Modesto area police agencies readily say that drunken drivers aren't their only targets when they set up DUI checkpoints.
They're also aiming to curb unlicensed drivers, who police say are safety threats for others.
That's why so many vehicles are towed at driving-under-the-influence checkpoints compared with the number of arrests they achieve, officers say.
Ceres police Sgt. Danny Vierra said a lot of drivers leave the scene of a crash, which is a felony, because they don't have a license or insurance.
"We definitely believe hit-and-run accidents have a correlation with unlicensed drivers," said Vierra, who coordinates the department's checkpoints. "I think (the checkpoints) are a good way to attack both problems."
Vierra and other local officials are responding to a recent California Watch investigation that found police agencies statewide are raking in millions of dollars in towing fees while officers earn overtime to staff checkpoints that record few DUI arrests.
California Watch, a nonprofit investigative news outlet, found that cities with higher populations of Latino residents tended to have greater numbers of cars towed at checkpoints, a correlation that officials attributed to the likelihood that some of those cars belong to illegal immigrants.
For example, in Modesto where the population is 34 percent Latino, officers towed eight vehicles for every DUI arrest during four checkpoints in fiscal year 2008-09.
In Ceres, where the population is 50 percent Latino, officers towed about 20 vehicles for every DUI arrest during two checkpoints, according to the data collected by California Watch.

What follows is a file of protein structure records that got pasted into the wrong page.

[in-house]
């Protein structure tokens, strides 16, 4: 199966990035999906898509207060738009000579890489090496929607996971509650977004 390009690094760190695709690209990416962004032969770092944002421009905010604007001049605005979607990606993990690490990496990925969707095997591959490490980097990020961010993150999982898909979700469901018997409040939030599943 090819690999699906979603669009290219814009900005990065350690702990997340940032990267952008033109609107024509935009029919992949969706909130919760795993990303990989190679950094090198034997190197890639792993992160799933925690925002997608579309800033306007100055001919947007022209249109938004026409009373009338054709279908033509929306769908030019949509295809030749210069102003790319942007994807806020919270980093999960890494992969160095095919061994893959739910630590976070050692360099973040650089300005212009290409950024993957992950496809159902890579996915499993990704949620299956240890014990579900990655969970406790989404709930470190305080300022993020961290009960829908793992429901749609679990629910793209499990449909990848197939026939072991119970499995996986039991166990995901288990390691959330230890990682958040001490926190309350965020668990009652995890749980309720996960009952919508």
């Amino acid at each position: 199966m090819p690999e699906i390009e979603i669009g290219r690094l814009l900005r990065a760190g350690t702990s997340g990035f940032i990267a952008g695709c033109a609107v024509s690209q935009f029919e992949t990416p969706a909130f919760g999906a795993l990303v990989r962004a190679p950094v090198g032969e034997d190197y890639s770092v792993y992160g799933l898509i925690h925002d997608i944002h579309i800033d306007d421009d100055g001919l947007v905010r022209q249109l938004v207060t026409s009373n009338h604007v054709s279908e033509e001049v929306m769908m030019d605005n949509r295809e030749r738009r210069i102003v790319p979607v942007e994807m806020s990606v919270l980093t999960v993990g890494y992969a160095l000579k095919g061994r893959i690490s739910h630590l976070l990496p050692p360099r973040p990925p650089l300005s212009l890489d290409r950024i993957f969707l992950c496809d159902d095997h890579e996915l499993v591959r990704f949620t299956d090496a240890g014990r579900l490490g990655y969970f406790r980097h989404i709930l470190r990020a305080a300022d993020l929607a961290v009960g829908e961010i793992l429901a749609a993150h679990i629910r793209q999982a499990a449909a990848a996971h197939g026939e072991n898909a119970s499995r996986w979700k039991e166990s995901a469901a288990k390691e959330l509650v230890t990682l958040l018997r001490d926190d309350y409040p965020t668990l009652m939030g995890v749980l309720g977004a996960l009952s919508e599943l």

Its three-month analysis, however, did not find evidence that police departments set up checkpoints to target Latino drivers.
Local police agencies said they choose checkpoint locations based on how many DUI-related crashes and arrests occur in that area, along with the amount of traffic on a given street. The agencies rotate the locations for the checkpoints.
The California Watch study also found tow-aways from checkpoints in 2009 statewide generated an estimated $40 million in towing fees and police fines, revenue that cities divide with towing firms.
Modesto police Lt. Scott Blom said towing vehicles is not an effort to generate money. He said officers can't let an unlicensed driver leave in the vehicle, because the department would be responsible.
"We can't just say 'never mind, here are the keys,' " said Blom, who supervises the department's traffic unit. "When they go down the street and get in a wreck, it's our fault."
One in every 10 drivers screened at Riverbank checkpoints doesn't have a valid license, said Stanislaus County sheriff's Sgt. Vince Kimbrough, whose duties include overseeing traffic enforcement in Riverbank.
Suspended license, 3 DUIs
At a Riverbank checkpoint this month, Kimbrough said officers encountered a woman driving with a suspended license because of a DUI conviction. Her license had been suspended twice before for two other DUI convictions.